How Bubble-Blowing Black Holes Rule Galaxies, Stars, And Life In The Cosmos
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A computer sits among the coffee-stained papers scattered across my desk. Its screen has been blank all morning. Suddenly it lights up and displays a pixelated image. A message is coming in from space.
A few days earlier, high above Earth’s surface, a great orbiting observatory has stared for forty hours over the bows of the Milky Way galaxy. With chilled eyes it has patiently tracked a tiny patch of the cosmos, a speck of sky close to the constellation Auriga—the Charioteer. In this direction is a glorious view for a spotter peering into the abyss in the hope of finding treasure.
This remarkable instrument is called Chandra. Decades of work went into its construction, with hundreds of people toiling in multiple countries. The blood, sweat, love, and tears of a highly technological civilization produced the smooth surfaces and exquisitely precise devices inside it. Careers started and ended while it grew from a dream into a reality. Finally it was lofted into space and released with tender delicacy from the belly of NASA’s space shuttle Columbia, becoming a tangible example of humanity’s endless curiosity.
Now it has captured a whiff of something from the deep. Photons, particles of light, have found their way down through its mirrors and filters, forming an image on the silicon sensor of a digital camera. That image, encoded as a stream of data, has passed to Earth, first beamed as microwaves to a ground station and then relayed around the globe. Processed and sent on across a continent, another journey through hundreds of miles of wires and fiber optics, it finally re-forms as a monochrome picture on a screen in my small and untidy office ten floors above the streets of twenty-first-century Manhattan.
On any given day, we don’t expect to see much that is particularly remarkable in the vast flood of incoming data that is a part of modern science. Patience is a hard-won lesson. Yet there, amid the rough noise of the image, is a structure. It’s small and faint, but unmistakable. I can see a pinpoint of light surrounded by something else—a fuzzy streak jutting out to the left and right. It looks like a small dragonfly pinned to a piece of cardboard. Something is very curious about this image. It has the flavor of a new species.
Traffic out on the street echoes noisily up the canyon of buildings, but for an instant it rings hollow. My mind is not in this world anymore, but away in a very, very distant corner of the universe.
Twelve billion years ago, the photons that made this image began their journey. They are X-rays, invisible to human eyes, but able to penetrate through our soft bodies. For 12 billion years they have passed unimpeded through the cosmos. But as they have traveled, the universe has changed; space itself has expanded, stretching the photon waveforms and cooling them to a lower energy.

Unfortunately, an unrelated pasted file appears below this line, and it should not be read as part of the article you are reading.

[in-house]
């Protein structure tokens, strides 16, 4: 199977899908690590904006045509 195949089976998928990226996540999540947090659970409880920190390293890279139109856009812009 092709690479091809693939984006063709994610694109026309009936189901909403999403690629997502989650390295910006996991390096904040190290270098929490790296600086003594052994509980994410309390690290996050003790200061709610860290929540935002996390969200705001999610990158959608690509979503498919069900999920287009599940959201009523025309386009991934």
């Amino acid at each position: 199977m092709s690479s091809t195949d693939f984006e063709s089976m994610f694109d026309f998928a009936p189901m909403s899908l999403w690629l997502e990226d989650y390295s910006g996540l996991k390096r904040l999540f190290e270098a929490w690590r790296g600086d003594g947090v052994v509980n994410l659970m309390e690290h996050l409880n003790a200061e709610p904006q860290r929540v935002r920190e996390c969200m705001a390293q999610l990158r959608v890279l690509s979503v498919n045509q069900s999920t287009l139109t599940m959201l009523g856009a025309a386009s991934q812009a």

When they set out there is no star called the Sun, no planet called Earth. It isn’t until they are two-thirds of the way through their journey that part of a collapsing nebula, a cloud of interstellar gas and dust in a still impossibly remote galaxy, produces a new star and a set of new planets that will eventually become our home.
Excerpted from GRAVITY’S ENGINES: How Bubble-Blowing Black Holes Rule Galaxies, Stars, and Life in the Cosmos by Caleb Scharf. Published in August by Scientific American, an imprint of Farrar, Straus and Giroux, LLC. Copyright © 2012 by Caleb Scharf. All rights reserved.
Recent research has led to a cascade of new discoveries about black holes and supermassive black holes. These chasms in space-time don’t just vacuum up everything that comes near them; they also spit out huge beams and clouds of matter. In short, black holes blow bubbles.
In Gravity’s Engines, astrophysicist Caleb Scharf not only explains how these bubbles form but also how they play a key role in sculpting the Universe as we know it. As it turns out, these bubbles profoundly rearrange the cosmos around them—regulating the production of stars, limiting the size of the greatest galaxies, and even helping set the stage for the creation of life. They do so by pushing deep into the galactic gas clouds, preventing them from coalescing into new stars. Because having too many stars packed too tightly together makes a region too volatile for life to evolve, this regulating effect plays a powerful role in determining which regions of space can breed habitable planets.
Erudite, engaging, and filled with revelations, Gravity's Engines is a spellbinding look at the little-known creative side of black holes. It sheds fascinating light on the inner workings of the cosmos.
Hardcover Book : 256 pages
Publisher: Farrar, Straus & Giroux ( August 07, 2012 )
Item #: 13-564374
Product Dimensions: 6.0 x 9.0 inches
Product Weight: 17.0 ounces (View shipping rates and policies)